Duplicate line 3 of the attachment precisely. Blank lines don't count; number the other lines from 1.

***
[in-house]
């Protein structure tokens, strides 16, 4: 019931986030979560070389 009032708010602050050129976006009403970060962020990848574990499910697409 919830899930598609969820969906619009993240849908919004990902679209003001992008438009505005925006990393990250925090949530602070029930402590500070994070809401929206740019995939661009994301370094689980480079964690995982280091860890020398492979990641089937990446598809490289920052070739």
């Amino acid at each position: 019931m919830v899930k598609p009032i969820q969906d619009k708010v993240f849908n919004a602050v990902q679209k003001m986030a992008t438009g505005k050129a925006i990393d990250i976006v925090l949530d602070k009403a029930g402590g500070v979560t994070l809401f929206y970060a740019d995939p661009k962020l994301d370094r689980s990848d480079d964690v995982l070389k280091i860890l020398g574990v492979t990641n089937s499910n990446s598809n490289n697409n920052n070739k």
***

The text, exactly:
């Amino acid at each position: 019931m919830v899930k598609p009032i969820q969906d619009k708010v993240f849908n919004a602050v990902q679209k003001m986030a992008t438009g505005k050129a925006i990393d990250i976006v925090l949530d602070k009403a029930g402590g500070v979560t994070l809401f929206y970060a740019d995939p661009k962020l994301d370094r689980s990848d480079d964690v995982l070389k280091i860890l020398g574990v492979t990641n089937s499910n990446s598809n490289n697409n920052n070739k």